It is tempting to think of adult baptism as having transformed into child baptism, since the two ceremonies both involve immersion in water and the pledging of vows. But the two are, in actuality, wholly distinct acts. When an adult is baptised, he (or she) is expected to verbally renounce Satan and to accept Jesus Christ as Lord and saviour. A child, by contrast, can make no such renunciations and declarations. These pledges are instead made by the parents and godparents. Child baptism is therefore a conditional act, contingent on the child receiving religious instruction as it grows older. Later in life, a baptised child may wish the make the same pledges spoken in an adult baptism. The ceremony of confirmation was therefore introduced in order to afford such children the chance to do so and carry on their faith of their own volition.


Understanding Christian Denomination

Christianity began life as an apparently harmless sect within a remote outpost of the Roman Empire. It spread with a speed and tenacity which few anticipated. The idea that a God could have a human son wasn’t new among Romans – Roman emperors had been making that precise claim for a long time. And the concept of an afterlife in the Elysian Fields or in the depths of Hades were well entrenched, but Christianity arrived at just the right time, when Romans were experimenting with numerous other cults (Zoroaster and Mithras for example) and were responsive to new ideas. Droves of Romans abandoned Jupiter, Venus and the other old Gods for the new religion and Christianity spread throughout Europe.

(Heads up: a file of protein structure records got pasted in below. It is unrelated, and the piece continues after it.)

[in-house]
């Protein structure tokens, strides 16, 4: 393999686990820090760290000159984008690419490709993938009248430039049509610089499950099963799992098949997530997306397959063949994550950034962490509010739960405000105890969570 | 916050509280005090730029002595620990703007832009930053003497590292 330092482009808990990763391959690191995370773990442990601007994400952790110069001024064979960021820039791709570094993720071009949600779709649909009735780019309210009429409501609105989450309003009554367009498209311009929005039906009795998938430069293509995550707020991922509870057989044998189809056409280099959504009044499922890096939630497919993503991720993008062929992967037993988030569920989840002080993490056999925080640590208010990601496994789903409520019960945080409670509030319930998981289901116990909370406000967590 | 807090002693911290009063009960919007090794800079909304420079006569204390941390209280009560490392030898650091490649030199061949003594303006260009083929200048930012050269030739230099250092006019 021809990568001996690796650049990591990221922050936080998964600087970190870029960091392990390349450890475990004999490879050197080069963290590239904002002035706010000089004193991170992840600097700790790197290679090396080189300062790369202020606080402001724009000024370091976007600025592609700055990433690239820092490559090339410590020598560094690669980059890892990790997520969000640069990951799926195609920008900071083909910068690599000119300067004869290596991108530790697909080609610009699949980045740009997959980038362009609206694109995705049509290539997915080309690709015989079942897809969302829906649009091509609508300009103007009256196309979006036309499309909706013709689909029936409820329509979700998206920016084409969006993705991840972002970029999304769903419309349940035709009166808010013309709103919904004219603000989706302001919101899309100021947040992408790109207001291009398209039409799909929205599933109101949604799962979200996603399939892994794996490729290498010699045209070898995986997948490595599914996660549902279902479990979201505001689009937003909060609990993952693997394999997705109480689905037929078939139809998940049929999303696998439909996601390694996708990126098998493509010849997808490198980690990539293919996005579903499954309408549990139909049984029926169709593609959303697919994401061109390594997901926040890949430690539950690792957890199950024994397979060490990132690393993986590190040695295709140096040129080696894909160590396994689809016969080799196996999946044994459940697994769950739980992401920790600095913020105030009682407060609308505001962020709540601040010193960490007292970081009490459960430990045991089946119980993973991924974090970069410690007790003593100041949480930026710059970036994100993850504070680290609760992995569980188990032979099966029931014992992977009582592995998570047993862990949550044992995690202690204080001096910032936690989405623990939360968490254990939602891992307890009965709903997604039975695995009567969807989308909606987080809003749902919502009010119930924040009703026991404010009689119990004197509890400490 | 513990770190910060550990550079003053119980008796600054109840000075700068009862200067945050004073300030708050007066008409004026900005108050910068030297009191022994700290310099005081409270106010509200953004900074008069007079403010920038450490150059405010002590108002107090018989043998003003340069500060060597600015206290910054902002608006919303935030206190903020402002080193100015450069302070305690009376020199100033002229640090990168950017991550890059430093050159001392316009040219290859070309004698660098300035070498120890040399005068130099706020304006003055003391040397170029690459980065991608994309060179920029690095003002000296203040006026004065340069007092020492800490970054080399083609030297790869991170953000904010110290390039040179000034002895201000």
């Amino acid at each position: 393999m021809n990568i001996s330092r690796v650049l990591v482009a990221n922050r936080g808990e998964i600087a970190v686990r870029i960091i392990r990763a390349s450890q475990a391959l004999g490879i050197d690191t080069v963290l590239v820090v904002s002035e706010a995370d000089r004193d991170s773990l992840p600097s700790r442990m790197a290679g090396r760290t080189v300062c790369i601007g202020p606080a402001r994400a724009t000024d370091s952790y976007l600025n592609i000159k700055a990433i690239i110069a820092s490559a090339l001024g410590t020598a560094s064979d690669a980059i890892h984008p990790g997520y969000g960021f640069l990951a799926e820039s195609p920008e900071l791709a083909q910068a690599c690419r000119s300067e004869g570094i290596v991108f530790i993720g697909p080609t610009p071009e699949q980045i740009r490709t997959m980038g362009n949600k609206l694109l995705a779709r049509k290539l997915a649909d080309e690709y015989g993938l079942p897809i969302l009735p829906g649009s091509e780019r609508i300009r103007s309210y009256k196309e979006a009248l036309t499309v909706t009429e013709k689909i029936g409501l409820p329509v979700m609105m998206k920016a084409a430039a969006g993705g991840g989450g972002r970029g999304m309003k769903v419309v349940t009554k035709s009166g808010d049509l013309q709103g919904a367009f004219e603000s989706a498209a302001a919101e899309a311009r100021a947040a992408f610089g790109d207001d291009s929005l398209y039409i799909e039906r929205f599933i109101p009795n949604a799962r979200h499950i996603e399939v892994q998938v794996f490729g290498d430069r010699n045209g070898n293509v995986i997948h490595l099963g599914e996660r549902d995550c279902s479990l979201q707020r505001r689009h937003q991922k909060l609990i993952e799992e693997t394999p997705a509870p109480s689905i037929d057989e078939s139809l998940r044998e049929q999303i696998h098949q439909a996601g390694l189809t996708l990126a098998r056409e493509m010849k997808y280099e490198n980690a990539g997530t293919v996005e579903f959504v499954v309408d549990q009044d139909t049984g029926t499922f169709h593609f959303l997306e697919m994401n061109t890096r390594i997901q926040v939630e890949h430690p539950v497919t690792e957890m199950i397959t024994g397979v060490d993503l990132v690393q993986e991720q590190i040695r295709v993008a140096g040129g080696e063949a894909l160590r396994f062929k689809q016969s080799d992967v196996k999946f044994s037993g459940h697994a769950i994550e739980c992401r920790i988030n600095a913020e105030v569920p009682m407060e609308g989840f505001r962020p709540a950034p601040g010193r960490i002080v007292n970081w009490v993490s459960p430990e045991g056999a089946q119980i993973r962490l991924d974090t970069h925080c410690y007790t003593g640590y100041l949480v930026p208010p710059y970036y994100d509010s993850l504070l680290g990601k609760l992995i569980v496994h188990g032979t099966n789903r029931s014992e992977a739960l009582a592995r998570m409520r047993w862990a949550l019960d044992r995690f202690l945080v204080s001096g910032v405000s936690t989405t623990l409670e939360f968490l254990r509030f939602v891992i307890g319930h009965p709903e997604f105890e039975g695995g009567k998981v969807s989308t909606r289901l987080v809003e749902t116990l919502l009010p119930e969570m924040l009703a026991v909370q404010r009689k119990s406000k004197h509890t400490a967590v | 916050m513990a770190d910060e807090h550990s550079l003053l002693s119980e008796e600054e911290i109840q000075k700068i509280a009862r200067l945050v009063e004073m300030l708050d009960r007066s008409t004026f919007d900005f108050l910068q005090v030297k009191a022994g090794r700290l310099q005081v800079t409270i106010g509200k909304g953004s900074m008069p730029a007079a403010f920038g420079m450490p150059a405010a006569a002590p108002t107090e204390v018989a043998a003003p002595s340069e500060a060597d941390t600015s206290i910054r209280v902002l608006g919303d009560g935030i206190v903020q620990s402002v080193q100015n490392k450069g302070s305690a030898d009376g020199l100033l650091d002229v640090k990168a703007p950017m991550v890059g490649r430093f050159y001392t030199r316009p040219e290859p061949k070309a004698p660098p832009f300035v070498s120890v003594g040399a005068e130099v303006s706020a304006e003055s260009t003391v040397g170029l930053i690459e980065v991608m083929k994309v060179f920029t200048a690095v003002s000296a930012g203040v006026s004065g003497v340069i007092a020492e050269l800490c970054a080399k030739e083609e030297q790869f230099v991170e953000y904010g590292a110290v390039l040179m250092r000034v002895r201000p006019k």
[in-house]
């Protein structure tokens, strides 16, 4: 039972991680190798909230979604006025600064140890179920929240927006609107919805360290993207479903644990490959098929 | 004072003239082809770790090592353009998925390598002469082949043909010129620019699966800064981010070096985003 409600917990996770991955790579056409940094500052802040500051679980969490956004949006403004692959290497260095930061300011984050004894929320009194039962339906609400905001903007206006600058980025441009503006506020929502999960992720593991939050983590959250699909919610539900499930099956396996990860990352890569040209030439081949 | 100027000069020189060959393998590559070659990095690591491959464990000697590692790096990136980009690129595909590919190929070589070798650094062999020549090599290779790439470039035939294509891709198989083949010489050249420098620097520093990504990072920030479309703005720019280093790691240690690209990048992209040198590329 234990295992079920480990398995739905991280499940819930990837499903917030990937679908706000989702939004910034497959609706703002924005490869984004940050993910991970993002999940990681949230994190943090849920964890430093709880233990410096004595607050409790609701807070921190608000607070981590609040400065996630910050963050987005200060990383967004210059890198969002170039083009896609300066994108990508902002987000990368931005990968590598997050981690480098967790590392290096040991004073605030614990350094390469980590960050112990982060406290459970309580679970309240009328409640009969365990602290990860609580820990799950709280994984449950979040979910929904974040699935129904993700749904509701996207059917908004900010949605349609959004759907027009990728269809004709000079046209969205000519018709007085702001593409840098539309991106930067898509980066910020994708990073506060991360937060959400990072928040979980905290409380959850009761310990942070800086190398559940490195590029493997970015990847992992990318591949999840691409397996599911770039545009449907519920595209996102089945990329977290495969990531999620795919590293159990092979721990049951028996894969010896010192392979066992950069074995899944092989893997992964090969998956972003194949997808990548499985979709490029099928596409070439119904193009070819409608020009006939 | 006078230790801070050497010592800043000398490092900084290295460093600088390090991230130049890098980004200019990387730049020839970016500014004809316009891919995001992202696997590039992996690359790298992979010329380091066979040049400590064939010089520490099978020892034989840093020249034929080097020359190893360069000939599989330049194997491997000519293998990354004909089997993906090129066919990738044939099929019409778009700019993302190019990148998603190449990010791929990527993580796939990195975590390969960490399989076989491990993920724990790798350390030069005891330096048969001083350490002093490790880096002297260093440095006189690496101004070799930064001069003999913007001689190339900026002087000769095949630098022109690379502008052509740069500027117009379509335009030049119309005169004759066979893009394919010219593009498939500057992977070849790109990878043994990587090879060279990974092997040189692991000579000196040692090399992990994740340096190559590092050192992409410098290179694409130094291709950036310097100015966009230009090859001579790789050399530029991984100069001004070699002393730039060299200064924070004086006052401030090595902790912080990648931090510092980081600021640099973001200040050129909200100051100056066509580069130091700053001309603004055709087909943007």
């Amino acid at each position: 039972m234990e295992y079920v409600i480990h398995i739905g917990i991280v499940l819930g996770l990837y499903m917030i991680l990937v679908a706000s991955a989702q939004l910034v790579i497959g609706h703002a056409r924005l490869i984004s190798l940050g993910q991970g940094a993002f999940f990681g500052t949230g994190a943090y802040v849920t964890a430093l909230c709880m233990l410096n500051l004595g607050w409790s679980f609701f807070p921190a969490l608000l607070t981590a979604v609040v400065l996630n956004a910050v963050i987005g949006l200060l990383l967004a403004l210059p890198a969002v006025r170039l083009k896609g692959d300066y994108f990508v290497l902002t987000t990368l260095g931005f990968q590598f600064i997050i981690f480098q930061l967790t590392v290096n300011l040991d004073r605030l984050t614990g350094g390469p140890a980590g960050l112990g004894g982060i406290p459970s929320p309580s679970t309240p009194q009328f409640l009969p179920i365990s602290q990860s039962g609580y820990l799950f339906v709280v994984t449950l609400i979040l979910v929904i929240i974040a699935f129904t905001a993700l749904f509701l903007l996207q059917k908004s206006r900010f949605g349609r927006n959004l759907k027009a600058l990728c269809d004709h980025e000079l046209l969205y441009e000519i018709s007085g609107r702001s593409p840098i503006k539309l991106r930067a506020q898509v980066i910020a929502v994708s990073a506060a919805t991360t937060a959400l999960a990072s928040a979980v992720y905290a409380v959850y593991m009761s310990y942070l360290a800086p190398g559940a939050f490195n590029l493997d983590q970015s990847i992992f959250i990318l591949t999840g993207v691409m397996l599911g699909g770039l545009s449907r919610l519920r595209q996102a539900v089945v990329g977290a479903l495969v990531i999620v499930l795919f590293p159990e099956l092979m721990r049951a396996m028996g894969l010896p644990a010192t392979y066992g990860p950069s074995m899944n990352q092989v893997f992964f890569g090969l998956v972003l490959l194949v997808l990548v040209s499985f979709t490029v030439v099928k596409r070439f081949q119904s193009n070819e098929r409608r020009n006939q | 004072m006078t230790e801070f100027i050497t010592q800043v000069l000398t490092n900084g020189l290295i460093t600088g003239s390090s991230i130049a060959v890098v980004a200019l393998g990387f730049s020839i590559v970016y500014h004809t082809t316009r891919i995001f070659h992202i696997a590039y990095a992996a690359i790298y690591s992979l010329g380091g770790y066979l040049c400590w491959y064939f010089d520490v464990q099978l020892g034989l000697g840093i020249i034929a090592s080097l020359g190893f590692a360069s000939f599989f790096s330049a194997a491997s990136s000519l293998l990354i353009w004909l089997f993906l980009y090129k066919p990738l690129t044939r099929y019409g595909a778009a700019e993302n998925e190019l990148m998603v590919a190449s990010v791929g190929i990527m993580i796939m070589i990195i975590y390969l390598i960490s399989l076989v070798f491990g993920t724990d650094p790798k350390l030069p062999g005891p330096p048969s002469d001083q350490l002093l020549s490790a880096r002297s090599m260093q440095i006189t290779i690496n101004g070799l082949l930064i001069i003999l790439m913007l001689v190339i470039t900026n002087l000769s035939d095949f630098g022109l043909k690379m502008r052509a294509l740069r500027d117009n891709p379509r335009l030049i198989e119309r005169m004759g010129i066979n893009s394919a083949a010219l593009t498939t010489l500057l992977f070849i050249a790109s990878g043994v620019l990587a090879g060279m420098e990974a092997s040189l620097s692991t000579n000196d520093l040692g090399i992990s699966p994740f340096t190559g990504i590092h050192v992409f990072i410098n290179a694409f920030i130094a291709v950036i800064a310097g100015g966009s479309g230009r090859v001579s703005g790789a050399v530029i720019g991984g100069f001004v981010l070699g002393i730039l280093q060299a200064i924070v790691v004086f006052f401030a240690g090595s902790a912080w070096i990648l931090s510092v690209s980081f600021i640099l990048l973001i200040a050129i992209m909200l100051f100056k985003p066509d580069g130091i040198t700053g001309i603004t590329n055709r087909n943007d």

For a thousand years or so after those early years, Christianity proceeded– with a few refinements here and there – as one homogenous, indivisible block. You either believed that Jesus was the Son of God or you didn’t.

But now, there are many, many different denominations. The differences between them are sometimes subtle. So, where did they all come from?

To attempt to summarise a faith with anything approaching concision is to invite the scorn of its adherents. It is, after all, almost impossible to distil Catholicism into only a few paragraphs. Nevertheless, what follows is a brief journey through Christian thought – so that perhaps, the next time you are introduced to a seventh-day Adventist, you’ll at least have the vaguest notion of what that means. A short summary is preferable to ignorance of the rich tapestry of religious belief that exists in our modern society.